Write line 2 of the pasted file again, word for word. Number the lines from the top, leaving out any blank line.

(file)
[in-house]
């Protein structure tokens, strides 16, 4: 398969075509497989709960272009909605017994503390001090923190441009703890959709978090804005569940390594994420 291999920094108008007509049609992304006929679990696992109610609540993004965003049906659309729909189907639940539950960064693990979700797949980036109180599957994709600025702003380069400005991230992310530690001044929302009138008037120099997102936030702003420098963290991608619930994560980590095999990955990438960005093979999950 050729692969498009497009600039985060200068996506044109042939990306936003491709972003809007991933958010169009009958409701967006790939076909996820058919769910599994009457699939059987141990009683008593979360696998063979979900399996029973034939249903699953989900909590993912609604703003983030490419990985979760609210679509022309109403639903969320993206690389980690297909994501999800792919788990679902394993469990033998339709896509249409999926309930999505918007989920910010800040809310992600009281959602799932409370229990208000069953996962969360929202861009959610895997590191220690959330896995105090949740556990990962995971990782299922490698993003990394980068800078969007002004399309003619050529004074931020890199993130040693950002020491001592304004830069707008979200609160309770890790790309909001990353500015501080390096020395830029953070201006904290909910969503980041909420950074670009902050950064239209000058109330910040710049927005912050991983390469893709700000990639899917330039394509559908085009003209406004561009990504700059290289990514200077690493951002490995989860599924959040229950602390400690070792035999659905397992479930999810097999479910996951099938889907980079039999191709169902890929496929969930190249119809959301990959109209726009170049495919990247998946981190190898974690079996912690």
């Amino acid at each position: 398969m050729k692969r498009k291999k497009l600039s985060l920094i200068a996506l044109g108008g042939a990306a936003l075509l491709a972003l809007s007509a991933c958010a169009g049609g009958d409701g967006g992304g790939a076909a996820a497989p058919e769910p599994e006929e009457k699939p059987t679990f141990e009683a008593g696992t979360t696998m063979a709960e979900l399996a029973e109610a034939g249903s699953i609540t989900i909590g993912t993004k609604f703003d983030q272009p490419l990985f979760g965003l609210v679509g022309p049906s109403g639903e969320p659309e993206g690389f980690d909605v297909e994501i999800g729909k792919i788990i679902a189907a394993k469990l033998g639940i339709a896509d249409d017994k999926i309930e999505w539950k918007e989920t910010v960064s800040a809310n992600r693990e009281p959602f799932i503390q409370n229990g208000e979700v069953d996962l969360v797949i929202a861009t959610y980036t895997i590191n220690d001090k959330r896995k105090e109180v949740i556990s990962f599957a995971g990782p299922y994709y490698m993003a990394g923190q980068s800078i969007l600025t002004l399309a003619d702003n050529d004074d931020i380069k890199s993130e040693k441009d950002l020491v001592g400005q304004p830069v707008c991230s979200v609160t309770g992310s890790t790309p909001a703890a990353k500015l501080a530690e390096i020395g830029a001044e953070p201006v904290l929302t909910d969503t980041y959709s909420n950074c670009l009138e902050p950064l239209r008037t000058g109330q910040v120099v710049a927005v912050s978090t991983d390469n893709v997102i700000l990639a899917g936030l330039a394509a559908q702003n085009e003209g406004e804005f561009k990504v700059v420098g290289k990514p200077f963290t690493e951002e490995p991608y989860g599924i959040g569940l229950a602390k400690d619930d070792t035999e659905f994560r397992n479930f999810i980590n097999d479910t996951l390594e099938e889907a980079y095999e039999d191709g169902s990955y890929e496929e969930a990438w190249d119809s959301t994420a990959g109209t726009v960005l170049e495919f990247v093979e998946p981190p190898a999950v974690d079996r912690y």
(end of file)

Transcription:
């Protein structure tokens, strides 16, 4: 398969075509497989709960272009909605017994503390001090923190441009703890959709978090804005569940390594994420 291999920094108008007509049609992304006929679990696992109610609540993004965003049906659309729909189907639940539950960064693990979700797949980036109180599957994709600025702003380069400005991230992310530690001044929302009138008037120099997102936030702003420098963290991608619930994560980590095999990955990438960005093979999950 050729692969498009497009600039985060200068996506044109042939990306936003491709972003809007991933958010169009009958409701967006790939076909996820058919769910599994009457699939059987141990009683008593979360696998063979979900399996029973034939249903699953989900909590993912609604703003983030490419990985979760609210679509022309109403639903969320993206690389980690297909994501999800792919788990679902394993469990033998339709896509249409999926309930999505918007989920910010800040809310992600009281959602799932409370229990208000069953996962969360929202861009959610895997590191220690959330896995105090949740556990990962995971990782299922490698993003990394980068800078969007002004399309003619050529004074931020890199993130040693950002020491001592304004830069707008979200609160309770890790790309909001990353500015501080390096020395830029953070201006904290909910969503980041909420950074670009902050950064239209000058109330910040710049927005912050991983390469893709700000990639899917330039394509559908085009003209406004561009990504700059290289990514200077690493951002490995989860599924959040229950602390400690070792035999659905397992479930999810097999479910996951099938889907980079039999191709169902890929496929969930190249119809959301990959109209726009170049495919990247998946981190190898974690079996912690």